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Thomas Kading: Patents Give You a Monopoly, Not Permission

People often incorrectly believe a patent gives you the right to make, sell, offer to sell, or otherwise use a particular thing. Patents do not in fact give you these rights. Patents give you the right to exclude others from making, selling, offering to sell, or using a particular thing. In effect, a patent provides a monopoly on a particular concept for a certain time period. A person can obtain a patent on a concept, but at the same time be prohibited from the actual use of the concept by other patents.

Hot Tub Example

For example, pretend someone held a patent that claimed the exclusive right to make, sell, offer to sell, and use a hot tub. Assuming the patent was with the United State Patent and Trademark Office (USPTO), that person would have the monopoly on hot tubs with typical covers in the United States. Another person could come along and invent a novel upgraded hot tub cover. Suppose the novel upgraded hot tub cover was not an obvious improvement of existing prior art (i.e. the typical cover). In that case, the second person could obtain a patent on the upgraded hot tub cover. Even if the second person was to obtain a patent on the upgraded hot tub cover, the second person couldn’t sell hot tubs with the novel upgraded hot tub cover unless the first person gave permission. Effectively, without the first person’s permission, the second person would have no right to make, sell, offer to sell, or use a hot tub with the upgraded novel cover. The second person could use the upgraded novel cover without the patented hot tub. Whether selling an upgraded hot tub cover without a hot tub is a marketable product is another question in itself. To understand this idea, I want to break down what is a monopoly and what is permission.

Monopoly Defined

A monopoly is defined as the exclusive control by one group. A utility patent gives the patent holder the right to prohibit others from making, selling, offering to sell, or using what is claimed in the patent. When you have the right to prohibit everyone else from making, selling, offering to sell, or using a concept, you effectively have a monopoly on that concept. Utility patents establish that monopolistic right for 20 years following the date on which the patent holder filed a patent application. In the previous example, the first patent holder has the right (i.e. monopoly) to prohibit the second patent holder from making, selling, offering to sell, or using the hot tub that is claimed in the first patent. The second patent holder has the right (i.e. monopoly) to prohibit the first patent holder from making, selling, offering to sell, or using the upgraded novel cover that is claimed in the second patent.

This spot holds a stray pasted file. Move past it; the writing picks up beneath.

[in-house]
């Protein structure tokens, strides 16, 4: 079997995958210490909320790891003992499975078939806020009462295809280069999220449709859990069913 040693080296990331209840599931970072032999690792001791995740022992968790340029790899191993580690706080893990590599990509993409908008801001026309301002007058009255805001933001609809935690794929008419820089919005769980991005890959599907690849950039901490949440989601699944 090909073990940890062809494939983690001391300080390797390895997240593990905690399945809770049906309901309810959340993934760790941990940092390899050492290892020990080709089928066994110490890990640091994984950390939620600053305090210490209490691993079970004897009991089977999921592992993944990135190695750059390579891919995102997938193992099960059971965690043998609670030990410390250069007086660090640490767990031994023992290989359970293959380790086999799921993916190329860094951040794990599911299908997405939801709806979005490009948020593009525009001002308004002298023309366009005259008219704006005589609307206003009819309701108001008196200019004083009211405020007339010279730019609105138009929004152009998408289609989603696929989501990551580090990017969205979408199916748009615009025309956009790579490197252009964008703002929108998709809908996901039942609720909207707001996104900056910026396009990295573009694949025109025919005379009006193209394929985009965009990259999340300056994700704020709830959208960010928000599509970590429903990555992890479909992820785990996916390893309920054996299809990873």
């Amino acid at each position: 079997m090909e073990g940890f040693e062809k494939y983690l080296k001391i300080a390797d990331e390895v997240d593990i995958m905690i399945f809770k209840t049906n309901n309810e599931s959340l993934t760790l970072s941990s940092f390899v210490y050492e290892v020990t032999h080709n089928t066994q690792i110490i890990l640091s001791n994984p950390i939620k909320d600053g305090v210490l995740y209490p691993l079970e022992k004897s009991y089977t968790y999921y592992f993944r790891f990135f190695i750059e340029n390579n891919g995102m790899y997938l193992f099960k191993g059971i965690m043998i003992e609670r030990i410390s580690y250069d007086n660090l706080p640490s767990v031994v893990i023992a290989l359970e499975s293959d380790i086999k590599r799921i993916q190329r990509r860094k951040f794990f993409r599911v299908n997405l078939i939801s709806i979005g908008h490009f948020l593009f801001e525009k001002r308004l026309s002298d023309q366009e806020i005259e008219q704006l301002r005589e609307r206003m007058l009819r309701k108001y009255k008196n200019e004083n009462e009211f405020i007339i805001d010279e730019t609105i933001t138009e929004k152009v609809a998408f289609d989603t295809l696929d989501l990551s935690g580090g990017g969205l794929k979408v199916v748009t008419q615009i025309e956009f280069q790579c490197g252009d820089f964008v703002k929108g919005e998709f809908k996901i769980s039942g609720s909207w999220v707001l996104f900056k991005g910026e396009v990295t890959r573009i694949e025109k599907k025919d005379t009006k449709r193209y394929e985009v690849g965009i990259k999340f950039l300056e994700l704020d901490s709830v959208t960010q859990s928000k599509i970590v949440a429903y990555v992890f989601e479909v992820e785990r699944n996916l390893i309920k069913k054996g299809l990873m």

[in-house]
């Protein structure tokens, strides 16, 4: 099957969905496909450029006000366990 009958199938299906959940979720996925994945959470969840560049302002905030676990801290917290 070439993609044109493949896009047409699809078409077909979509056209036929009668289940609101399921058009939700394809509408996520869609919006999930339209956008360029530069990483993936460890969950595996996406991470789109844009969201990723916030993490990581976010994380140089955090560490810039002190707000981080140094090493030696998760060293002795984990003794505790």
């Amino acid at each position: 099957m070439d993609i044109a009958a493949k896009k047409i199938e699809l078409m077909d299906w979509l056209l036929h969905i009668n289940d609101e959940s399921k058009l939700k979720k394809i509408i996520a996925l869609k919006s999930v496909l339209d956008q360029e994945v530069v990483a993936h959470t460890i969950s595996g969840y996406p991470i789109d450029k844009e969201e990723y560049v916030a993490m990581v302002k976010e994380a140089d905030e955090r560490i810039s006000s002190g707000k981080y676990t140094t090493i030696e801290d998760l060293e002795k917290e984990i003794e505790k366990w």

Permission Defined

To have the right to make, sell, offer to sell, or use a concept in the United States, there may be many types of permission a person needs to obtain. In the previous example, the second patent holder must obtain permission, such as a license, from the first patent holder in order to sell a hot tub. In the cited example, the second patent holder must receive permission from one other party. In reality, it is possible a business might obtain permission from multiple intellectual property owners to sell their product. A business wishing to sell a product not only has to consider whether its product infringes on patent rights owned by others, but also has to consider the regulatory requirements for the product. For example, a business selling a consumer product may need to comply with the Consumer Product Safety Commission as well as state law requirements. It is possible that an inventor could hold a patent on a concept that is prohibited by regulation. A patent does not alleviate or fulfill the requirements of regulation.

At the end of the day, a patent does not give you the right to make, sell, offer to sell, or use a concept. A patent simply gives you the right to exclude others from making, selling, offering to sell, or using a concept.

Fargo Patent & Business Law is an intellectual property and business law firm. We are always happy to talk to you if you have questions about trade secrets, copyrights, trademarks, patents, or other business law issues.

The information provided in this article does not and is not intended to constitute legal advice. All information, content, and material is for general informational or educational purposes

Written by Tom Kading

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